What Was Life Before Technology Ate All Of Us

 

My post is inspired by a Facebook status I read from a friend’s wall and it says:

As a kid I didn’t have a computer, internet, ipod, cell phone, PS3, Nintendo DS, XBox… I had two feet, a bike, chores & a curfew. My toys were the outside world. If I didn’t eat what my mom made, I didn’t eat. I didn’t dare tell my parents “no” or “what-ever” or dare talk back. Life wasn’t hard, it was life. And I survived. Re-post if you liked the way you were raised and drank water out of a hose. 

I could not repost it because I had so much to add and Facebook only allows 420 characters for their status messages. Anyway, while it is true that I didn’t have a computer and those that were mentioned above, I did have the low tech versions of those- I had a desktop (without Internet), a Sony walkman and vast collection of tapes, a stereo, game & watch, tetris, and a family computer (Contra, Super Mario, tetris, etc). I didn’t have a curfew because the park and the tennis court was right across our house and at that time, peso rate is higher than the crime rate in our little barrio. It’s true that the outside world were my toys and playmates. I’m an only child and I was always allowed to play wherever and whenever. If I didn’t eat what my mom made, I will eat lots of sermon and possibly a palo (spank). I didn’t dare tell my parents NO and Whatever or even dare talk back (very true!). Life wasn’t hard, not at all. I missed those days when life was just about playing and playing some more and tricks to avoid vegetables served during dinner. And yes I did drank water from the hose 🙂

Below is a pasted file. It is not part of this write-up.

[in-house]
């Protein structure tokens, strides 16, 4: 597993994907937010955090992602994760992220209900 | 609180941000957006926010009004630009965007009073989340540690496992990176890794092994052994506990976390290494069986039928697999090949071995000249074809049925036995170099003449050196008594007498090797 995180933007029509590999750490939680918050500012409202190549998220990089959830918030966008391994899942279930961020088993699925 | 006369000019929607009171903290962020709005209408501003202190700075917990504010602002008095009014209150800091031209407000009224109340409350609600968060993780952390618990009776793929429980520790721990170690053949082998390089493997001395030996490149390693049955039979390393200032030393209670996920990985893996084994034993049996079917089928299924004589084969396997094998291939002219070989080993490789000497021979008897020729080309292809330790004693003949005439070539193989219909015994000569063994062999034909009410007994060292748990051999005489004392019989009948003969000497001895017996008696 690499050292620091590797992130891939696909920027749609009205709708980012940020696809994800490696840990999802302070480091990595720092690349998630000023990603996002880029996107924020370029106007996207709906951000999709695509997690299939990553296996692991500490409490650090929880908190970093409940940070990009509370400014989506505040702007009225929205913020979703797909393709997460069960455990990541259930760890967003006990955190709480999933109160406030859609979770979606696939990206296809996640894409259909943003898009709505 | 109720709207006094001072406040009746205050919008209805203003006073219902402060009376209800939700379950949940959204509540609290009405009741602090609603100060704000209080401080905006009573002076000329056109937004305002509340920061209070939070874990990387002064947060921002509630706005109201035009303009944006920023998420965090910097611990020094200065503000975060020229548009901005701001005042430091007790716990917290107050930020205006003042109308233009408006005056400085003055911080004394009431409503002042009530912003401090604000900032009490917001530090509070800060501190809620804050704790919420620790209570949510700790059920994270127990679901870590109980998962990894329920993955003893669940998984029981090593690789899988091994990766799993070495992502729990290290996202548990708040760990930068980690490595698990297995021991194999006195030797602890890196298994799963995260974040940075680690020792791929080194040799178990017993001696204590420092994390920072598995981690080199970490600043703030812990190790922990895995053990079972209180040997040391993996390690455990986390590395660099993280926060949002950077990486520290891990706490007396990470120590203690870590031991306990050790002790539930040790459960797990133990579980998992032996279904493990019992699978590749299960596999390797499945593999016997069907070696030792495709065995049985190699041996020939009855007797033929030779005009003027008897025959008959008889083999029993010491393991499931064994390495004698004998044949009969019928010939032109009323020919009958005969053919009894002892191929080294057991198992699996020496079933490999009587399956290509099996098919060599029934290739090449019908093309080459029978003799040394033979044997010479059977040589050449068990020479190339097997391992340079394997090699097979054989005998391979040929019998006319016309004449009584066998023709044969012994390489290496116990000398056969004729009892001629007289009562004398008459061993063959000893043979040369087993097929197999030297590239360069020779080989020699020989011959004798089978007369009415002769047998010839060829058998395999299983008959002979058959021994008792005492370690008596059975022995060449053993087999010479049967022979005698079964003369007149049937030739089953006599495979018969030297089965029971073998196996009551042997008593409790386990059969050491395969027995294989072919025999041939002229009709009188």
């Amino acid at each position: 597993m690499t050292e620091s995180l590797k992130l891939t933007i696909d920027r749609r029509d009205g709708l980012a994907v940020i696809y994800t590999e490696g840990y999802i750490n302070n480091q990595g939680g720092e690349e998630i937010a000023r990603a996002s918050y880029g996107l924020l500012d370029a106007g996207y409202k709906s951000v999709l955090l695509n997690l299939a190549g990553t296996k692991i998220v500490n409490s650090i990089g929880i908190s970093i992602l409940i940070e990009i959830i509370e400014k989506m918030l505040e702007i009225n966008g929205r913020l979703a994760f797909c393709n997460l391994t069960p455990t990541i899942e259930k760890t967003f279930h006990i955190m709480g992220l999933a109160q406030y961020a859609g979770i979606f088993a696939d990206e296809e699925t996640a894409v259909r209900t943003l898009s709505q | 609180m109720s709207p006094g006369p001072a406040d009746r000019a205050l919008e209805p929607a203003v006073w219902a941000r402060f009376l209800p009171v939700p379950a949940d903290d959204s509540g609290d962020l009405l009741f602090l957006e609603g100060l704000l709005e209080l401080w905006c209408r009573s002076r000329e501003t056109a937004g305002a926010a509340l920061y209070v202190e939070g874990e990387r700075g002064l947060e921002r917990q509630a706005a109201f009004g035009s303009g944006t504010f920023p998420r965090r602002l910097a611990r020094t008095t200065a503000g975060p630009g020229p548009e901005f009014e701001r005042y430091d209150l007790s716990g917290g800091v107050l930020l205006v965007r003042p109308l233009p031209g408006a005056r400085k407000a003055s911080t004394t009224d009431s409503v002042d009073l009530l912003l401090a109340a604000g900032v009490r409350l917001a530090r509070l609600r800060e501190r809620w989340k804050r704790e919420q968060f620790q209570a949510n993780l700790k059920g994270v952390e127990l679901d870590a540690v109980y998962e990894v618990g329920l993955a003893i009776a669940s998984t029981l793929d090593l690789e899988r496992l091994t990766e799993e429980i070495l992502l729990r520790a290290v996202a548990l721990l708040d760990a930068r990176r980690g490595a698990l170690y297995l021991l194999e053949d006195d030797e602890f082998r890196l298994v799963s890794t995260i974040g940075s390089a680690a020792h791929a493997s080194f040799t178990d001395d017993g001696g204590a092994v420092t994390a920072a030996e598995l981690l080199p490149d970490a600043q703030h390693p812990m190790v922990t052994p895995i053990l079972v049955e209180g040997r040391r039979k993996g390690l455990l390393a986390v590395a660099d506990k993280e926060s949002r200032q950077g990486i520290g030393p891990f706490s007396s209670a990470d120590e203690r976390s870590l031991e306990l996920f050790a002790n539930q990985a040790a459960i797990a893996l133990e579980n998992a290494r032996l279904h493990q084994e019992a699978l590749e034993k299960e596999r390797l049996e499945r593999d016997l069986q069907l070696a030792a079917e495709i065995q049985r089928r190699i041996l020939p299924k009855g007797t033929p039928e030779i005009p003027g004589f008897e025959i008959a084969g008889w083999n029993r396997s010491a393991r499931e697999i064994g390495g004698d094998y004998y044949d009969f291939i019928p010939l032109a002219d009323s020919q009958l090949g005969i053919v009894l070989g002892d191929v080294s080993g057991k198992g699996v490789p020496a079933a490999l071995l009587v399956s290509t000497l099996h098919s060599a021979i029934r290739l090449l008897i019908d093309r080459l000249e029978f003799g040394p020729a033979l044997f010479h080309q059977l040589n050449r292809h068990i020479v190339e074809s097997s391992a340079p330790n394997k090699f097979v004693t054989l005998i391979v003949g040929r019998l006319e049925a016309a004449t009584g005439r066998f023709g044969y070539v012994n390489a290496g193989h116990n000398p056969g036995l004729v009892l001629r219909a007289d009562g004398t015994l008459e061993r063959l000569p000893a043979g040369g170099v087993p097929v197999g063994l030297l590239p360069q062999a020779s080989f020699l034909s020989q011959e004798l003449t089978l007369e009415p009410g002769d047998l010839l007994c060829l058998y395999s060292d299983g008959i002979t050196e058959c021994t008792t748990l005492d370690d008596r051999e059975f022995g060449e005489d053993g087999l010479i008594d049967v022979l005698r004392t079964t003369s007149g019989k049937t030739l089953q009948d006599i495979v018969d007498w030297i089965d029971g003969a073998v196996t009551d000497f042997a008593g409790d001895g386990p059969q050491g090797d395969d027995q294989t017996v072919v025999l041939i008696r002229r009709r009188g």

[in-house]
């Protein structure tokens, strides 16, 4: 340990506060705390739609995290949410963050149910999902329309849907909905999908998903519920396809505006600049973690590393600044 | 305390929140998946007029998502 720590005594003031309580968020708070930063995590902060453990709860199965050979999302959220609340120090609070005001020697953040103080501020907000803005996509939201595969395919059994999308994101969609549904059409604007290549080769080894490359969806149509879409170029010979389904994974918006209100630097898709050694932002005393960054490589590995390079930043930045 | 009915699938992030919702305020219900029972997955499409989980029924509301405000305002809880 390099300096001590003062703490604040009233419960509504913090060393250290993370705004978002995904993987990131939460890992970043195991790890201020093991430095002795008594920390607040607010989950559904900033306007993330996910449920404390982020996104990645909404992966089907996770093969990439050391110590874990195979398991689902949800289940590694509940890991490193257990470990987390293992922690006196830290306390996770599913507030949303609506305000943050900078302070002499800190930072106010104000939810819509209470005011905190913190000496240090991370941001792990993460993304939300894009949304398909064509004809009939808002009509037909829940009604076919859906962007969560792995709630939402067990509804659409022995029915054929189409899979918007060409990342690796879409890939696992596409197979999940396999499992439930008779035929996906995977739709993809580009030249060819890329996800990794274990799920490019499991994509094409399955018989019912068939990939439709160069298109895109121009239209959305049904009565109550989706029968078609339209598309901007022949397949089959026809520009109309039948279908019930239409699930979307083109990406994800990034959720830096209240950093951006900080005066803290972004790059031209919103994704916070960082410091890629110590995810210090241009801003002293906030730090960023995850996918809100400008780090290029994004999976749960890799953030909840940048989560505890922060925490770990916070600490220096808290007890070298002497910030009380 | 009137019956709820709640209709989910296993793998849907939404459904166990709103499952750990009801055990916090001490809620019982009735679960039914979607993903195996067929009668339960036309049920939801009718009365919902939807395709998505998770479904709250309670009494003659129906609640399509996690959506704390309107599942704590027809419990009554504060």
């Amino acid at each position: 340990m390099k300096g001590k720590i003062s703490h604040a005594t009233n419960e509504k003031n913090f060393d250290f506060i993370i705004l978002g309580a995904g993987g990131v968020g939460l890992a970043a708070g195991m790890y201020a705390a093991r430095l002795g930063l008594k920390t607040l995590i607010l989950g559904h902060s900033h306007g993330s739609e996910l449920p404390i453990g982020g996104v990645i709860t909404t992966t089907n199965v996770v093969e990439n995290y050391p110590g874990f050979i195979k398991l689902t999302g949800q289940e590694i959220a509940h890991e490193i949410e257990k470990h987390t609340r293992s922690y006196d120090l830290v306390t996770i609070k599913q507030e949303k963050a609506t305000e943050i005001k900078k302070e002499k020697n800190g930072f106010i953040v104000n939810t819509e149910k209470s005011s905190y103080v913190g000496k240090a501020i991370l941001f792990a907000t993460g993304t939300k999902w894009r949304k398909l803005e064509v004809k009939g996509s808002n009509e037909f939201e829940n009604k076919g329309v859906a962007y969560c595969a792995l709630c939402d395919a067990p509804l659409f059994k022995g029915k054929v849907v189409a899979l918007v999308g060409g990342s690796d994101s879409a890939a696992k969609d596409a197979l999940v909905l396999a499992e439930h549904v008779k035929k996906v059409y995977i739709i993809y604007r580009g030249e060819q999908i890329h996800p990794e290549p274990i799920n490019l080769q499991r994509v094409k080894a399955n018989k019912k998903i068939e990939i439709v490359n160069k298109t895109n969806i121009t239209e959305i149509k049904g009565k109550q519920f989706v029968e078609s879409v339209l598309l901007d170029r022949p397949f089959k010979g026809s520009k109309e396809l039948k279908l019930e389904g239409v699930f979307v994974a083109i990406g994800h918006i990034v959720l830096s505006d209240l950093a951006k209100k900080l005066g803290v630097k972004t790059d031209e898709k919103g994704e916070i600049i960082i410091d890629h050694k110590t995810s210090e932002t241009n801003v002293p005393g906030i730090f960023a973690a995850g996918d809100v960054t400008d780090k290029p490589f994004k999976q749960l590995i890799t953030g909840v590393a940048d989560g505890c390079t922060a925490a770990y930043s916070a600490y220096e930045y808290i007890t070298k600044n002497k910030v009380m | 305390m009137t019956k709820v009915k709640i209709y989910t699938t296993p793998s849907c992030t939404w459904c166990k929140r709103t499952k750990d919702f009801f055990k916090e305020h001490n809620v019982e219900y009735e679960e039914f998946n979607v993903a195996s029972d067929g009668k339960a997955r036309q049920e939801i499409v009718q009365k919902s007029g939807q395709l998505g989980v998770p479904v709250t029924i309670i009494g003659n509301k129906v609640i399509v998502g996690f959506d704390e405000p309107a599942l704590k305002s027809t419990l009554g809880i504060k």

The point of my friend’s status I guess is that our childhood is far more different than our children’s. I could not let Peaches go outside the building premises without me suffering from paranoia. If there’s one downside of living in a business district it’s that kids could not experience playing whole day on grassy park (Our small park, if you can call it one has grass but they want you to keep off it!). We need to drive all the way to Serendra so Peaches can ride her bike and run around like a crazy-grass-deprived child. It’s expensive and tiring for the parents (and our wallets!). Lucky for you if you live inside the subdivision at least your park is accessible and supposed to be safe.

Don’t get me talking about teens who refuses to play sports because they’re too busy with their PC games, their Xbox (or Wii) and yes the PSP. A friend told me she hardly talks to her sons because both are always busy with whatever toys they have in hand. Some are happy to have the peace and quiet because the kids are pre occupied with these high tech toys but I’m not too happy with it. I’d rather suffer from partial hear loss because kids are squealing with joy and happiness over a slide or a swing or a sand.

Well there you go that’s how our life was when we were still not technology slaves. Don’t get me wrong, I love the innovations in technology but I just don’t think we’re managing it right.

What I’m really trying to say is the abundance of information (that technology
has brought us), trying to help us learn more, watch more, listen more and be informed more has somehow taken the fun out of it somewhere in between. With all the awesome things we easily get through technology, it’s getting harder and harder to fascinate us day by day and with that, it’s getting harder to smile and enjoy those little things in life. I realized we’re losing our grasp of what’s important and what’s of greater value because of the amazing things and conveniences that was offered to us in a silver platter.

I hope we do not lose the ability to be fascinated and more importantly not lose the ability to feel.

About the author

Jhong

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